And I would add that chivalry is ultimately a form of ghost-writing upon the skin and body of the knight: the instrument of his legibility is the sword of his enemy. And the knight’s blood, spilled on the ground, is the sum of his parts and meaning.
If we were to number all the leaves of all the medieval manuscripts that contained romance stories, they would fill Chartres Cathedral to the rafters and then some, and I can not even begin to do justice here to the barest description of the entire corpus or even to the most spare description of the shared features of the generic plots, but what I would like to do is briefly focus on one particular romance by the twelfth-century French author Chretien de Troyes, “The Knight with the Lion” (typically referred to as the story of Yvain), and even more particularly, on a portion of that story that involves Yvain’s association and friendship with a lion, whom he rescues from the clutches of a dragon after determining that “he would take the lion’s part, since a venomous and wicked creature deserves only harm: the dragon was venomous and fire leapt from its mouth because it was so full of wickedness.” And further, “Pity summoned and urged him to aid and succour the noble and honorable beast.” [And it goes without saying that the dragon, historically, is symbolically associated with everything that is not “noble” and masculine: it is feminine, variable in its sexuality, Asiatic, Muslim, chthonic, etc.] After Yvain slays the dragon by hacking it into tiny pieces—a typical day in the park for a medieval knight—the lion is so grateful that, uncharacteristically for a lion, “it stood up on its hind paws, bowed its head, joined its forepaws and extended them towards Yvain, in an act of total submission,” and from that day on the lion never leaves Yvain’s side. In fact, from that point forward in the story Yvain is known only as “One who they say is never without a lion.”
Yvain’s larger story actually begins prior to his encounter with the lion—with his already–established renown as one of Arthur’s best knights, as well as a particular adventure he undertakes that leads to his marriage with a woman whose husband he has killed in single combat. But when he meets the lion, Yvain has been wandering by himself through wild terrain and various towns, partly because he broke a promise to his wife to return to her within one year and one day after leaving her shortly after their wedding to go tourneying, which is really “code” for: hang out with the boys, fight, hunt, and kill some things. When one of his wife’s female servants, Lunete, tracks him down and demands back her lady’s ring, since Yvain has broken his promise, he is stunned and Lunete has to forcibly pull the ring from his finger, at which point Yvain literally goes “mad,” strips off all of his clothing, flees into the woods, and lives “in the forest like a madman and a savage.” Clothing and manners are everything in this world, and by entering the forest in this manner, Yvain signifies his complete abdication of everything his aristocratic culture stands for—he is no longer a husband, or even a knight, but is just an animal. Yvain’s real, naked body, no matter how well-trained and “hard,” cannot, by itself, denote knighthood, or any kind of recognizable social identity, since, in the world of chivalry, identity—human and otherwise—is inextricably bound up with what might be called the technology of soldiery: knives, swords, shields, armor, pennants, spurs and horses. Yvain’s entry into the woods—a landscape, moreover, that in chivalric romance always denotes ahistorical and wild time—represents his reduction to a kind of particulate, atomized being. The rest of the story is taken up with his slow progress back to his supposedly more coherent chivalric self, and the lion plays a critical role in the “second act” of Yvain’s self-fashioning as a knight, but also, as a man.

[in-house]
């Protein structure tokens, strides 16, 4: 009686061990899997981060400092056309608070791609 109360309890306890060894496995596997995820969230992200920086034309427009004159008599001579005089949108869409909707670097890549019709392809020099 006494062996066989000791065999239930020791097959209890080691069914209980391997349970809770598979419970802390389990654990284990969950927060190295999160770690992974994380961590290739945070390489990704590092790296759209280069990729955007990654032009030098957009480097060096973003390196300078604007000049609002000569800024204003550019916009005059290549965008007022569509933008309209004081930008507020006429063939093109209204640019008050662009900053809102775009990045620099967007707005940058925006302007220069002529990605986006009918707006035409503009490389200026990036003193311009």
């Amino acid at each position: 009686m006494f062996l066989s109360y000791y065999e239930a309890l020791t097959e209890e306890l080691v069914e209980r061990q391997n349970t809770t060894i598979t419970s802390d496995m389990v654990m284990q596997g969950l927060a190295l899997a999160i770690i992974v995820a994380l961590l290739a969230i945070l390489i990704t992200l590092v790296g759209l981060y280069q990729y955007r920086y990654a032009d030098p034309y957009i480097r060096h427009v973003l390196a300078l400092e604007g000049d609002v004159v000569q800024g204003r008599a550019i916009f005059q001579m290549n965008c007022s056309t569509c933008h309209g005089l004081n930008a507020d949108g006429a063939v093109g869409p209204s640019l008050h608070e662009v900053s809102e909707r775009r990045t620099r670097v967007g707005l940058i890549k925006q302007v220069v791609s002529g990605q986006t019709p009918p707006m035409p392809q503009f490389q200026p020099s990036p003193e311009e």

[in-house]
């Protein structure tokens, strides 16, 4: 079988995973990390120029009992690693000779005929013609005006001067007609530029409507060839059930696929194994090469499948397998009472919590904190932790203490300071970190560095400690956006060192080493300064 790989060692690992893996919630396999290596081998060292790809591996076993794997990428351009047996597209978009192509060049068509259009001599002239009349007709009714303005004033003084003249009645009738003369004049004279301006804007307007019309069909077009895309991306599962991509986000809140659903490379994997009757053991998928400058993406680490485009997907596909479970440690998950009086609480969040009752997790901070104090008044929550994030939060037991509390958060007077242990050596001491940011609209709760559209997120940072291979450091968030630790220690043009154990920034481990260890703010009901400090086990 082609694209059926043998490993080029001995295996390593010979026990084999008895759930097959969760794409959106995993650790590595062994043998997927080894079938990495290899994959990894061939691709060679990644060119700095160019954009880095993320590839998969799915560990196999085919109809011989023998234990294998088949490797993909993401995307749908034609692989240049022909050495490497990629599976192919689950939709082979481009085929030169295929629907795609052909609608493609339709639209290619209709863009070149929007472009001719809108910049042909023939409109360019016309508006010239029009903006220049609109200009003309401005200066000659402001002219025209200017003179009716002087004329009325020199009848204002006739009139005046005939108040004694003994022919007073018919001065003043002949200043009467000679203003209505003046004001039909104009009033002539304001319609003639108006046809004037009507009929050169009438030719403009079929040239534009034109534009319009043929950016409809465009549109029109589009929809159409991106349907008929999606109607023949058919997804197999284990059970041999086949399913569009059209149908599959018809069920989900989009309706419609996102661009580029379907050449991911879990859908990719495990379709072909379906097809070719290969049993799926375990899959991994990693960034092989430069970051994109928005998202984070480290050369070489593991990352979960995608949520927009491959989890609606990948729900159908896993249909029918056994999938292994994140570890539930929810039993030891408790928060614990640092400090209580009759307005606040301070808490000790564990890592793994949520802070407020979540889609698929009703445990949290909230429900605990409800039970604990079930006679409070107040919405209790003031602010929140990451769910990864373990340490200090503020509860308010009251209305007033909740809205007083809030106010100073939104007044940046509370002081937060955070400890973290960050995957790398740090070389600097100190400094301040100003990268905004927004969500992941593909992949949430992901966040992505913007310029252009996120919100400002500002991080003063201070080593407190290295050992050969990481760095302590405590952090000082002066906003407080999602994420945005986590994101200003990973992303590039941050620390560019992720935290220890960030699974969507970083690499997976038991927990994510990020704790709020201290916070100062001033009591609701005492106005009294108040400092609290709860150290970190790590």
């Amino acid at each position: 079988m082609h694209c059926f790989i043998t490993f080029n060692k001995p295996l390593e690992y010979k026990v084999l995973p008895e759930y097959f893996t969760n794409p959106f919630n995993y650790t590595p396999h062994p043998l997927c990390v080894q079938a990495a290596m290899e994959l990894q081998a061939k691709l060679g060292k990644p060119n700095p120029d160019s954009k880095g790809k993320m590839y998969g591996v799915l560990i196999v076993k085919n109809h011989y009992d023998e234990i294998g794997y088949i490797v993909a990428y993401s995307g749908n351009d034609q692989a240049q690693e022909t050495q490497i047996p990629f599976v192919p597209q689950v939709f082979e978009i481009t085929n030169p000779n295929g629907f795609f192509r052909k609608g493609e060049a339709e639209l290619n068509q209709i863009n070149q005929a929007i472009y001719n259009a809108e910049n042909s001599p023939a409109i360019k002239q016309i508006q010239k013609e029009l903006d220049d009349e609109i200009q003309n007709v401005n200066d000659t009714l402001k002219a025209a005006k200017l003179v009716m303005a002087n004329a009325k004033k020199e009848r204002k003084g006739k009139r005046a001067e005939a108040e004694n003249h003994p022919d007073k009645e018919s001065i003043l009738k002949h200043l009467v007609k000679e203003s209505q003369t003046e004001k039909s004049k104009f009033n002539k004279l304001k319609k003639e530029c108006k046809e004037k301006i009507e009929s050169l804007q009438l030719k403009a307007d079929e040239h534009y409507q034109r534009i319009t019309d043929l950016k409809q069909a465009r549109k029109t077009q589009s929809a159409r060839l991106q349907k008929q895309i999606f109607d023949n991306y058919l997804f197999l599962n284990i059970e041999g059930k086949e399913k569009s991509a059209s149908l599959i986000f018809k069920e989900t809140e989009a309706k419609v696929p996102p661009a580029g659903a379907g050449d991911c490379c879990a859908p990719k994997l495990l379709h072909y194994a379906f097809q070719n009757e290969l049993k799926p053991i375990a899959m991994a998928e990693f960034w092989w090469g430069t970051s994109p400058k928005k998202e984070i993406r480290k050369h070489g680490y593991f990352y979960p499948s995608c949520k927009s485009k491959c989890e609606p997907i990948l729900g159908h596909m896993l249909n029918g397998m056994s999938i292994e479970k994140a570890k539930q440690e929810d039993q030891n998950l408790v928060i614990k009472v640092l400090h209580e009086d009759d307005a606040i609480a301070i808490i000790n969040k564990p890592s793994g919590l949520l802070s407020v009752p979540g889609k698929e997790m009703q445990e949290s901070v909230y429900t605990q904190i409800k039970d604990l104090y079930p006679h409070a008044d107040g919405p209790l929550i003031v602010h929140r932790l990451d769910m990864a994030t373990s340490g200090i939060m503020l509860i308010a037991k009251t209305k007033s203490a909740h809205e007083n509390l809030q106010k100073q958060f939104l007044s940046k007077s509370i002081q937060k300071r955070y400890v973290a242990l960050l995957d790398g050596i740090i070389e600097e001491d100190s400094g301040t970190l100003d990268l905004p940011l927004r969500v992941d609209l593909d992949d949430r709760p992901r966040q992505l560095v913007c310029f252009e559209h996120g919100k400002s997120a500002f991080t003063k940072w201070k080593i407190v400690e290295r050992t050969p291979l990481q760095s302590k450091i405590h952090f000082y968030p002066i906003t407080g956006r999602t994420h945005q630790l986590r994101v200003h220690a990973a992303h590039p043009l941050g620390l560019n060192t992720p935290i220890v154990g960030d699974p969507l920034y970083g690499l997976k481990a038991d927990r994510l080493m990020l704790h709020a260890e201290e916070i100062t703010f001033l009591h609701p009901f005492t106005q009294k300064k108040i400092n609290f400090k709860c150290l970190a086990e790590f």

Everywhere he travels, the lion travels with him, and each time Yvain meets an opponent, he tells the lion to sit by and not interfere, yet at just the right moment, the lion always pounces and helps Yvain defeat his enemies. It is clearly important to Yvain to always let his opponents know that he does not require the lion’s help, yet at the same time, when he is overmatched (as he almost always is), the lion flies in, literally, to decide the matter with one deadly swipe of the paw, demonstrating that the chivalric self always “fights clean” and “honorably,” yet also requires, for the decisive moment, a ferocious, unthinking violence. In one extraordinary moment, when the lion believes Yvain is dead after Yvain has accidentally fallen on his own sword in a fit of swooning grief (primarily because he misses his wife so desperately), the lion attempts suicide by propping the same sword against a stone and throwing himself at it. Clearly, the lion lives for and through Yvain, and the two become inseparable halves of the same person. There is a certain fluidity of identity between Yvain and the lion that creates what the French philosophers Gilles Deleuze and Felix Guttari have called an “inhuman circuit”—an “amalgam of force, materiality, and motion” as well as a “network of meaning that decomposes human bodies and intercuts them with the inanimate, [the animal, and] the inhuman.” The lion, of course, is also an allegory for Yvain’s warrior ferocity, which is simultaneously “noble,” like the lion’s bearing (meaning upright, supple, and “hard” in his body, but also “rational” and “moral” in mind), and mortally brutal, like the lion’s sharp claws. Together, they make perfect house guests as well as a beautiful killing machine. Ultimately, it is not discretion that is the better part of valor, but terror—here seen, not only as an object of aw, but also of beauty.